The enemyís AI is far better now. No longer can you disguise yourself by taking the clothes from a killed/stunned guard, and walk through groups of guards unnoticed. The guards will get alerted by unnatural events, such as running, or gun pulling, or just you being in a place where youíre not supposed to be, even if youíre disguised. You must keep a distance from guards, or act casually enough, so that they wonít suspect you. An alert meter marks the guardís alert level, similar to the noise meter that appeared in the Thief series. When a guard sees you acting suspiciously, the meter will start flashing. When it gets to red, shots start to be fired. Itís that simple.

The Moscow metro.

Each mission can generally be completed in a multiple number of ways; I saw at least 3 different ways to complete the hit in the first one, and perhaps there are even more. While the game emphasizes stealth, the Normal difficulty can be completed by brute force as well. After each mission, the game provides you with statistics, which show how brutal/silent you were during the mission. The game also awards you with a title, starting with "Silent assassin" (if you manage to complete the entire mission, with only your target killed, and no one else harmed), and up to "Mass murderer" (pure carnage), all depends on the amount of havoc that you wreck.

While the game is still played from a 3rd person perspective, you can switch to a first person view, which is very useful in gunfights. The camera has been vastly improved, and I havenít experienced a "stuck in a corner" occasion with the camera yet. The camera can be zoomed in and out by using the mouse wheel keys, which can be helpful if you want to get a higher range of view of your surroundings.

The last big feature that was added to H2:SA is the in game save system, a welcome feature, considering the fact that some missions are quite long. Depending on the difficulty setting, the game lets you save your game a limited number of times; 7 in the Normal setting, 2 in the Hard setting, and the good old 0 that plagued the original game, in the Expert setting. The ratings that you are given in the end of each mission change according to the number of saves that you have used, so using up all of the 7 will lower your ratings.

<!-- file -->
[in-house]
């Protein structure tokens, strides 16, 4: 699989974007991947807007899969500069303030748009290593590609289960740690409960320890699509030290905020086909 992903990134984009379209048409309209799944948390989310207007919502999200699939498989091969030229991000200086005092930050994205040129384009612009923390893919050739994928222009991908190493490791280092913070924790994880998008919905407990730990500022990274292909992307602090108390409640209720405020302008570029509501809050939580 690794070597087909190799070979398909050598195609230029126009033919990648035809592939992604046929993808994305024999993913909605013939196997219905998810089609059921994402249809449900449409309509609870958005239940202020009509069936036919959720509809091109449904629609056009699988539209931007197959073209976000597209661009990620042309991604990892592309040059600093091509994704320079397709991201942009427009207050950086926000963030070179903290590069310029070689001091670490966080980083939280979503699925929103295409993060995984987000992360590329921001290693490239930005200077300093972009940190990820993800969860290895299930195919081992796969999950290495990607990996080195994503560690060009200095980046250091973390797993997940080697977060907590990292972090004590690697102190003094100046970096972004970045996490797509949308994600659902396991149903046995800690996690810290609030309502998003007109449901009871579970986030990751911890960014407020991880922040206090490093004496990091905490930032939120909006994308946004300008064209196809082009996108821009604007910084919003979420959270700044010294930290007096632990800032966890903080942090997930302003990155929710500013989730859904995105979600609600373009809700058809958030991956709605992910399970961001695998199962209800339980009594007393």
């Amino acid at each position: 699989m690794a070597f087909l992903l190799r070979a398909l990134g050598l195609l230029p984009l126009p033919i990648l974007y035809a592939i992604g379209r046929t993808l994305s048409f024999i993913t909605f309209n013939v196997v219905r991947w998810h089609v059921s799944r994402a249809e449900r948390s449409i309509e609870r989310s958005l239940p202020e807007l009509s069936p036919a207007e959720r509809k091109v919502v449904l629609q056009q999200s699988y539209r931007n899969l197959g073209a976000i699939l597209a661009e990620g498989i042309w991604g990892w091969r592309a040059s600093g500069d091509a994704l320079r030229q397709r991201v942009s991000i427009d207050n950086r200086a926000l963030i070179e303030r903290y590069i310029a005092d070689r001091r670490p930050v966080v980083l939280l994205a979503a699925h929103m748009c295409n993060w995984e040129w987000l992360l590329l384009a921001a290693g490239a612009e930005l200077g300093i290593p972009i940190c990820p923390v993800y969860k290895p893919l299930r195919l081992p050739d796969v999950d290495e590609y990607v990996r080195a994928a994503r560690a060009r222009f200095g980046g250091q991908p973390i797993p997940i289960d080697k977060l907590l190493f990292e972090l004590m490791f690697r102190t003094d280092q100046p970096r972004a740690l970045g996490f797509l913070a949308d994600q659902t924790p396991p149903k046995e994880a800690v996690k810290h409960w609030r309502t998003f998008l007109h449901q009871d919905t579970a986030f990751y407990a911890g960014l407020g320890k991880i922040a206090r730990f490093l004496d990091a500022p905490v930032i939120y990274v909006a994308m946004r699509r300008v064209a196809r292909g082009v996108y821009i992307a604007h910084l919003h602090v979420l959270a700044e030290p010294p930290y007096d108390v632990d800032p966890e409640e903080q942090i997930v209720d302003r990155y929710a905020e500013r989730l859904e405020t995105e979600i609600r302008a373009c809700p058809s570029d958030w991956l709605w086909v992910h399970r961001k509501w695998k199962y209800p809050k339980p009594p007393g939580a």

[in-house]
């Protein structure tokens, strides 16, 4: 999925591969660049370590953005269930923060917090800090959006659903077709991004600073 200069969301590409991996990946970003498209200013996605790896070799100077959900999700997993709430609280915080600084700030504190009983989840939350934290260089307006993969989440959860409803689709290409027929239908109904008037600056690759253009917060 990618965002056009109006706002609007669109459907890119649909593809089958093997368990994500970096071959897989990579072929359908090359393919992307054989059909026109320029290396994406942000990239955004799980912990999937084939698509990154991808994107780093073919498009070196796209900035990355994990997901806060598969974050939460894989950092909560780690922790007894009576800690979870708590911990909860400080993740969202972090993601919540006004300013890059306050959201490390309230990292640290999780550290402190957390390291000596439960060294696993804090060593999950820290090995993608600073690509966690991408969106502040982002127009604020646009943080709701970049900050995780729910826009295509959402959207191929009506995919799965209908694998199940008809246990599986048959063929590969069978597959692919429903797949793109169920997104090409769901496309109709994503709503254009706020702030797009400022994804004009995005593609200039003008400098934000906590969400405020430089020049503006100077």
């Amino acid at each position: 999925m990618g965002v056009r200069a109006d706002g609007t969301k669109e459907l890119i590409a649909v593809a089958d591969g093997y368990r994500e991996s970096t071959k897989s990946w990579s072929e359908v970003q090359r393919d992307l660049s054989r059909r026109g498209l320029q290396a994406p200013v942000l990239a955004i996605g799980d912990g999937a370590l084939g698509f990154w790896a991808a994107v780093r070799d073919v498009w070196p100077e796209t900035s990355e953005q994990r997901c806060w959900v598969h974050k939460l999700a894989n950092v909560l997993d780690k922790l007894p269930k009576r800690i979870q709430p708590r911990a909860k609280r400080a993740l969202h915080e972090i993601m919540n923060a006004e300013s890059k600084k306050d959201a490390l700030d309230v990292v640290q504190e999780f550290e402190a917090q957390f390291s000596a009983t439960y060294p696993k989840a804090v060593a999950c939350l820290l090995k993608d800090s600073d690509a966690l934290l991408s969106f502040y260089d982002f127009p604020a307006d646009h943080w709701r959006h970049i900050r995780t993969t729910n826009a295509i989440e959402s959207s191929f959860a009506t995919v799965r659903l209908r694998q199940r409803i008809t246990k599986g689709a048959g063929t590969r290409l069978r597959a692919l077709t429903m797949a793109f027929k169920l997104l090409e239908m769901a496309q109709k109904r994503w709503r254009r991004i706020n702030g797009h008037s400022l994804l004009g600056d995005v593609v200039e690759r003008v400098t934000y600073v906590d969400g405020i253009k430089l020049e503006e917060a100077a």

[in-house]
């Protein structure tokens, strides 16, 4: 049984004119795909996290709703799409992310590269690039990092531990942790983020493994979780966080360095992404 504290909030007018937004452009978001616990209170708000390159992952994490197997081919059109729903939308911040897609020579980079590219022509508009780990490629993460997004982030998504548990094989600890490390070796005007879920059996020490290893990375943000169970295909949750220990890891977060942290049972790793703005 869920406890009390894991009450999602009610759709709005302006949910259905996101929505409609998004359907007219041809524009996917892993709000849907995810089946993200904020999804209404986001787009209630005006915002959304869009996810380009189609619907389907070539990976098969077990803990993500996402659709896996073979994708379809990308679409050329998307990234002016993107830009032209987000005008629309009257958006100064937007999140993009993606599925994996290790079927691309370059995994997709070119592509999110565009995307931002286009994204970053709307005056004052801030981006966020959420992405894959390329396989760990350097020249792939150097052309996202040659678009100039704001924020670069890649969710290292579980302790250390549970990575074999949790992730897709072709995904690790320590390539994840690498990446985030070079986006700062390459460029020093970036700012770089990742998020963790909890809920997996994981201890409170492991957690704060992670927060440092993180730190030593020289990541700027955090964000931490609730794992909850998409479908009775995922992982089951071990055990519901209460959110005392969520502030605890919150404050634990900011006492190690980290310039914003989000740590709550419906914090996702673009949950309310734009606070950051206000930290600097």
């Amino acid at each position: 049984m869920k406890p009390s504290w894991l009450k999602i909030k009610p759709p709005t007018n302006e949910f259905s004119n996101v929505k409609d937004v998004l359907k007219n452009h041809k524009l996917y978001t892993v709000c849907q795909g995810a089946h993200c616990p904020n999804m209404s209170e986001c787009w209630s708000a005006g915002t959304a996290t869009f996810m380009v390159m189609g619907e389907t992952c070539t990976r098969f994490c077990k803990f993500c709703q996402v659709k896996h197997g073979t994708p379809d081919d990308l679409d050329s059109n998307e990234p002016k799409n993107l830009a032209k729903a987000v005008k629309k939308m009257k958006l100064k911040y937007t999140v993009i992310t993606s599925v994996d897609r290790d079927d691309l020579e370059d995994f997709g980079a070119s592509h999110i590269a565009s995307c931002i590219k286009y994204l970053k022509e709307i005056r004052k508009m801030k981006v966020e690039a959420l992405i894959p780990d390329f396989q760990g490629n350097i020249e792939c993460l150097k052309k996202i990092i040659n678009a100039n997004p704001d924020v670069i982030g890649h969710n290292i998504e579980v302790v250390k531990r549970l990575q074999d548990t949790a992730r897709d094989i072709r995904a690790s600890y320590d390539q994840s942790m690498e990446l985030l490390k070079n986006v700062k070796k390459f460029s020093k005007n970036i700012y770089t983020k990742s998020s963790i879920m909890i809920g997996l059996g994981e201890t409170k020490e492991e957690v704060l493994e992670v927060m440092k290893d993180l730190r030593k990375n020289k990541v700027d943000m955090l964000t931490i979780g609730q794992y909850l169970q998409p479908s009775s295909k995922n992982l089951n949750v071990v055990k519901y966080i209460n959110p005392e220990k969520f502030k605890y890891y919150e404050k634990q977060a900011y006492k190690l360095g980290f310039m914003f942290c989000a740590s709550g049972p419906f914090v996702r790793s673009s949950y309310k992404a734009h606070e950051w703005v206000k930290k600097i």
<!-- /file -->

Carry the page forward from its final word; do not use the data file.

The difficulty settings also change the way that the gameís map works; in the normal setting, the map also works as a radar, showing you the location of the enemies around you. The Hard and Expert mode remove that feature, making the game much more challenging.

I see dead people...

All of the good things from the originalís gameplay are still there; you get to kill your enemies in a vast number of ways, starting with the good old shot in the back of the head, cutting his throat with a kitchen knife, slicing him up with a katana sword, and the all time favourite: strangulation by a piano cord, which looks a specially nice thanks to H2:SAís great animation system. Surprisingly, the game also provides you with a non-violent way of getting rid of your enemies, in the form of an anesthetic, or a stunning hit to the back of the head with your pistol. After killing/stunning the enemy, you can take their clothes and disguise yourself, and pick up stuff they had in their inventory.

All in all, H2:SA is a great game. While fixing virtually all of the bugs and gameplay issues from the first game, it also provides a highly enjoyable, although a bit of short campaign, that has a high replay value, since youíll always want to look for other ways to complete the tasks in each mission. Definitely a must have for fans of the original, and a good recommendation for action games / stealth games player.